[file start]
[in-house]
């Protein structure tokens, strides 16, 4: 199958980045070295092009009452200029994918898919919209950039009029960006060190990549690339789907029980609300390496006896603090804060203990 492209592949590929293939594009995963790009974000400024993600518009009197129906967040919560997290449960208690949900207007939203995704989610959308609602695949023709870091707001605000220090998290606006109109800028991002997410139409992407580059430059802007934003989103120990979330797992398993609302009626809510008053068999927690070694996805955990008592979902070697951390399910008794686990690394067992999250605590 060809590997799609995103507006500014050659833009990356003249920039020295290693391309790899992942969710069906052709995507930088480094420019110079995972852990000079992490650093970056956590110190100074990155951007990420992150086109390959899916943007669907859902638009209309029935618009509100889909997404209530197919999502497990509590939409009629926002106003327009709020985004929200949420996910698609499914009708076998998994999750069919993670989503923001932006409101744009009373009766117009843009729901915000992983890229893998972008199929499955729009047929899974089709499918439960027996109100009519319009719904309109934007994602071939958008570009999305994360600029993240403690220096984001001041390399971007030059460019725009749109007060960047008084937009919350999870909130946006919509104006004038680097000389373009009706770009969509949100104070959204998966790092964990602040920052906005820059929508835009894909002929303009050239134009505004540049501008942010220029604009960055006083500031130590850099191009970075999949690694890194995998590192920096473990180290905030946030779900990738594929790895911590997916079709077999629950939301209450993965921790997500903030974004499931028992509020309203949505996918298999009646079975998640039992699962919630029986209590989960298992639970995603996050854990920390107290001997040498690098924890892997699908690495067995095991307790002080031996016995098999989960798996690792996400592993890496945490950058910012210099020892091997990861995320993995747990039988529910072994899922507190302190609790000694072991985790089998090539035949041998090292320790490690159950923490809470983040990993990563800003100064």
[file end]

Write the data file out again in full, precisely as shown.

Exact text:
[in-house]
């Protein structure tokens, strides 16, 4: 199958980045070295092009009452200029994918898919919209950039009029960006060190990549690339789907029980609300390496006896603090804060203990 492209592949590929293939594009995963790009974000400024993600518009009197129906967040919560997290449960208690949900207007939203995704989610959308609602695949023709870091707001605000220090998290606006109109800028991002997410139409992407580059430059802007934003989103120990979330797992398993609302009626809510008053068999927690070694996805955990008592979902070697951390399910008794686990690394067992999250605590 060809590997799609995103507006500014050659833009990356003249920039020295290693391309790899992942969710069906052709995507930088480094420019110079995972852990000079992490650093970056956590110190100074990155951007990420992150086109390959899916943007669907859902638009209309029935618009509100889909997404209530197919999502497990509590939409009629926002106003327009709020985004929200949420996910698609499914009708076998998994999750069919993670989503923001932006409101744009009373009766117009843009729901915000992983890229893998972008199929499955729009047929899974089709499918439960027996109100009519319009719904309109934007994602071939958008570009999305994360600029993240403690220096984001001041390399971007030059460019725009749109007060960047008084937009919350999870909130946006919509104006004038680097000389373009009706770009969509949100104070959204998966790092964990602040920052906005820059929508835009894909002929303009050239134009505004540049501008942010220029604009960055006083500031130590850099191009970075999949690694890194995998590192920096473990180290905030946030779900990738594929790895911590997916079709077999629950939301209450993965921790997500903030974004499931028992509020309203949505996918298999009646079975998640039992699962919630029986209590989960298992639970995603996050854990920390107290001997040498690098924890892997699908690495067995095991307790002080031996016995098999989960798996690792996400592993890496945490950058910012210099020892091997990861995320993995747990039988529910072994899922507190302190609790000694072991985790089998090539035949041998090292320790490690159950923490809470983040990993990563800003100064």